When Geauga Park District Naturalist Chris Mentrek is stargazing at Observatory Park, one of his favorite sights is the Summer Triangle. “The Milky Way stripe goes right through the triangle,” says Mentrek, “and Altair, Deneb, and Vega form its corners. They’re three of the brightest stars and are also points in the constellations Aquila, Cygnus, and Lyra.”
The beauty of Observatory Park is that people get to behold the wonders of the night sky without interference from artificial light. “City folks who come here are always amazed that they can see the Andromeda Galaxy or Milky Way with just their eyes because it’s a dark sky park,” says Mentrek. To detect celestial objects that are invisible to the naked eye, visitors also can access the 25.5-inch mirror reflecting telescope in the park’s Oberle Observatory. A good example is Albireo, a star in the head of Cygnus (the swan) that appears to be a single pale white dot. But it’s really two stars that are blue-green and orange in color. “You can’t tell it’s a double star until you see Albireo through a telescope, so it’s always fun to look at,” says Mentrek.
Opened in 2012, Observatory Park was developed to preserve the headwaters of the Cuyahoga River and to establish a dark sky park that protects a clear view of the nighttime sky by restricting light pollution. It’s located on 1,100 acres in the Geauga County countryside that Mentrek describes as “one of the darkest spots on dry land in northern Ohio.”
The site is more than 30 miles east of downtown Cleveland, and with an elevation of 1,254 feet, it’s far removed from the sky glow that characterizes urban areas. “The farther away from city lights a place is,” explains Mentrek, “the darker the sky gets.” In support of Observatory Park, nearby residents that include Amish families are also conscientious about minimizing artificial lights. “It certainly helps a dark sky park when the neighbors don’t use electricity at night,” says Mentrek.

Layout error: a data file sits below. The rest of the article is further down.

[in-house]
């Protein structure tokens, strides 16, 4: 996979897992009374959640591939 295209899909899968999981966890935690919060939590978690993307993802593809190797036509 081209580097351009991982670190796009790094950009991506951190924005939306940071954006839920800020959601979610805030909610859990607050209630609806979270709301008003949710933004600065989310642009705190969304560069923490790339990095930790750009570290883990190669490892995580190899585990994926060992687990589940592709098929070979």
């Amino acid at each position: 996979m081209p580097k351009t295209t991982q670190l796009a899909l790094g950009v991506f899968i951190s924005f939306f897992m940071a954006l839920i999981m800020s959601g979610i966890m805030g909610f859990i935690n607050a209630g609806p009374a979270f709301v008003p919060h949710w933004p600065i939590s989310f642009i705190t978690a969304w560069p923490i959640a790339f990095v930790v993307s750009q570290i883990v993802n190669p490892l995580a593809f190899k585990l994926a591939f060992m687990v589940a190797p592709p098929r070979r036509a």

The Arizona-based International Dark-Sky Association (IDA), whose mission is conserving night skies, certifies dark sky places throughout the world and employs an Olympics-style system to evaluate the quality of their nocturnal skies. To date, IDA has recognized less than 40 dark sky parks in the United States, and it has designated Observatory Park as a Silver-Tier International Dark Sky Park. “East of the Mississippi River, there are no gold-rated parks,” says Mentrek. “The only gold ones are out west in deserts or on the highest mountains.”
Besides the prestige of being the first IDA park in Ohio, Observatory Park is probably the state’s most astronomy-friendly public park. Not only does the Oberle Observatory give people the opportunity to eye the cosmos through its large Newtonian telescope, but the park’s Robert McCullough Science Center also has a planetarium where Mentrek presents astronomy shows. After informing visitors that a planetarium is the best way to look at the night sky while there’s still daylight, he likes to prove his point by showing them “the simplest planetarium anyone can have” — a black umbrella decorated with a map of the heavens.
The park also includes Case Western Reserve University’s old Nassau Astronomical Station and its 36-inch Cassegrain design telescope. Peter Mack, an expert at restoring and constructing telescopes, has spent much of the summer working on the research-grade telescope. When the Nassau Station’s renovation is completed later this month, Observatory Park will boast the largest telescope available to the public in Ohio.
“Observatory Park is a great astronomical destination because it fills the unique niche of providing people with powerful telescopes and a planetarium in a dark sky location,” says Mentrek. “It’s very rare to find all three in one place.”
Damaine Vonada is a freelance writer from Xenia.